I wrote this post several months ago- but didn’t have a place to share it until now.
This summer I am directing Los Angeles Urban Project, a really amazing Christian ministry that puts college students in the inner city for six weeks. We talk about Social Justice, and God’s heart for the city, and building relationships across class and race.
I’ve had a great time kicking butt for Jesus. I preached or trained at least 8 times during our orientation week. I’ve lead worship, trained leaders, and exposed students to a whole new side of Scripture and their Christian discipleship.
As I’ve stepped into this role I have been surrounded by a wonderful group of supporters. Kevin Blue- the former Director of LAUP, for almost 13 years, checked in on me during our orientation week. He prayed for me and came to speak for us in the midst of his busy schedule. Dennis Ortega, the Director of LAUP when I was a student, is currently on my leadership team. That’s right. The man that was directing the program when I was 19 years old, is now serving on the leaders team that I am leading. He has been encouraging, supportive, and helpful. My co –worker Scott Hall, who is not here this summer because he is on sabbatical, has texted me consistently with things he has heard in prayer for me.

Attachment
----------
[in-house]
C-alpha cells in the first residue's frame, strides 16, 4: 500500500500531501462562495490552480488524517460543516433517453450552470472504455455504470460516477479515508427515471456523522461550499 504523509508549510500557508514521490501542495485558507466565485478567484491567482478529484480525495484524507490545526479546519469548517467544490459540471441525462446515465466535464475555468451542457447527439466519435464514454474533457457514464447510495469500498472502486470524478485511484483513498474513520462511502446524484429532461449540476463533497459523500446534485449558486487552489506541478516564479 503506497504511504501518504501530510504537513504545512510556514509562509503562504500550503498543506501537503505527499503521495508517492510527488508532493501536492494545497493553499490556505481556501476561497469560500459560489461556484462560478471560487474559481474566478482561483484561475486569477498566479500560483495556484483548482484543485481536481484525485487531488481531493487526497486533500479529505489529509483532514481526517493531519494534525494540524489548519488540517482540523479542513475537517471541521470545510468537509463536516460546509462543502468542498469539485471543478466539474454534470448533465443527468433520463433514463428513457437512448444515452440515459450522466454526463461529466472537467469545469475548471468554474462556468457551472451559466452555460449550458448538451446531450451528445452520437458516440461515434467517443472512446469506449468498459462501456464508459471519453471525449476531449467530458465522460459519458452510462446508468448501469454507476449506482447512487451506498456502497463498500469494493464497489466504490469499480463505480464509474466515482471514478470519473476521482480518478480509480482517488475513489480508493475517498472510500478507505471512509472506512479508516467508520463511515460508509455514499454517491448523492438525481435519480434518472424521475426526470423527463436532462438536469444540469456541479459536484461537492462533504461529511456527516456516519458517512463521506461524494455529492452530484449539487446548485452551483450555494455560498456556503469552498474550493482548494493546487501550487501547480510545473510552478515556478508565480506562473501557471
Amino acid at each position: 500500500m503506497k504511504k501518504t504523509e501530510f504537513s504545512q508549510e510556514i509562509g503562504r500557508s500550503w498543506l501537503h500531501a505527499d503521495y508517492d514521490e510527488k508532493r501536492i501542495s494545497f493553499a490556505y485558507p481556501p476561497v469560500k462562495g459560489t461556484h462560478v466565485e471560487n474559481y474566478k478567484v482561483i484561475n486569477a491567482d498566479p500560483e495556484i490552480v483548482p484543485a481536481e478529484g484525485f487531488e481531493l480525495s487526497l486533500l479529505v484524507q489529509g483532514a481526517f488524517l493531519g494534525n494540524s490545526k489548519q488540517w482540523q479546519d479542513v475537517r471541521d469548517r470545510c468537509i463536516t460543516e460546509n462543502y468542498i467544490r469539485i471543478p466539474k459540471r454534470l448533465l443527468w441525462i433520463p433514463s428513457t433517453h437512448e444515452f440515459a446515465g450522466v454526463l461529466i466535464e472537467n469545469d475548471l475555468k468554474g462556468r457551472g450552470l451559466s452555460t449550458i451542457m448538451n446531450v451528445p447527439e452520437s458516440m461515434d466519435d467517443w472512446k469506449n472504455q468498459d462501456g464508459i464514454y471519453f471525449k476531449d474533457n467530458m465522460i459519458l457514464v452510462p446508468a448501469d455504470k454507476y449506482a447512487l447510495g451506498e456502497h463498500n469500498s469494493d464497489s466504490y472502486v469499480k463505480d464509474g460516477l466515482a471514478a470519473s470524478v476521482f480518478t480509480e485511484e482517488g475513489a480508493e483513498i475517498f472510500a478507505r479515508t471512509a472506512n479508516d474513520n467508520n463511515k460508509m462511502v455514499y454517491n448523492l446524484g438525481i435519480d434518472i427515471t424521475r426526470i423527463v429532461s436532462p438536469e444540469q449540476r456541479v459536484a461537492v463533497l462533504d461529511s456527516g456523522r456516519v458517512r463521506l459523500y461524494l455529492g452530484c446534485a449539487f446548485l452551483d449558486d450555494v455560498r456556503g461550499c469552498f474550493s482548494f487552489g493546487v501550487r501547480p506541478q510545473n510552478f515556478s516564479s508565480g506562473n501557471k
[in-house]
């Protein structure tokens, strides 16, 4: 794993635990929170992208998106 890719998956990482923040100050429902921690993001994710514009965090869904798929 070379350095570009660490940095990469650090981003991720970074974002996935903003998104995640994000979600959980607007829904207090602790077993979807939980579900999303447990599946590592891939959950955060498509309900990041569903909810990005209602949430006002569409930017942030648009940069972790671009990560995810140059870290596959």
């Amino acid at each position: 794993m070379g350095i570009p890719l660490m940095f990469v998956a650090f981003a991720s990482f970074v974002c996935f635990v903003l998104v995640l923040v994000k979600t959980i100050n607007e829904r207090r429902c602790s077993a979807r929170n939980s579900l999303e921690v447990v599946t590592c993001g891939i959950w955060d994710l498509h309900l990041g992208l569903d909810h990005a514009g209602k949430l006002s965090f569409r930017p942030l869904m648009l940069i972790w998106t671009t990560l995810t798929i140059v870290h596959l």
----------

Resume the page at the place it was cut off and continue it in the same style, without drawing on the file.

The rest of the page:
I’ve felt affirmed, encouraged, and respected. And it’s sad. Because I realize this experience is extremely rare for Christian women in leadership. I have no war wounds coming into this role and I’ve experienced only affirmation and respect from my male co-workers and predecessors.
It’s also sad because I know that most of the students in this program will never hear a woman preach as much as they will this summer. I know that they will probably never see a Christian man in leadership joyfully pass positional leadership to a woman. They will not see male predecessors rally in encouragement for the first woman in a leadership position. But all that has happened this summer.
I have deep gratitude for the many men that have mentored me, trained me, invested me as a leader, and who now respect me as a co-laborer and listen to me preach, follow my leadership, and encourage me on the journey.
But it’s sad. Because this happens so rarely.
Dennis Ortega, Chizu Shimizu, herself, and Kevin Blue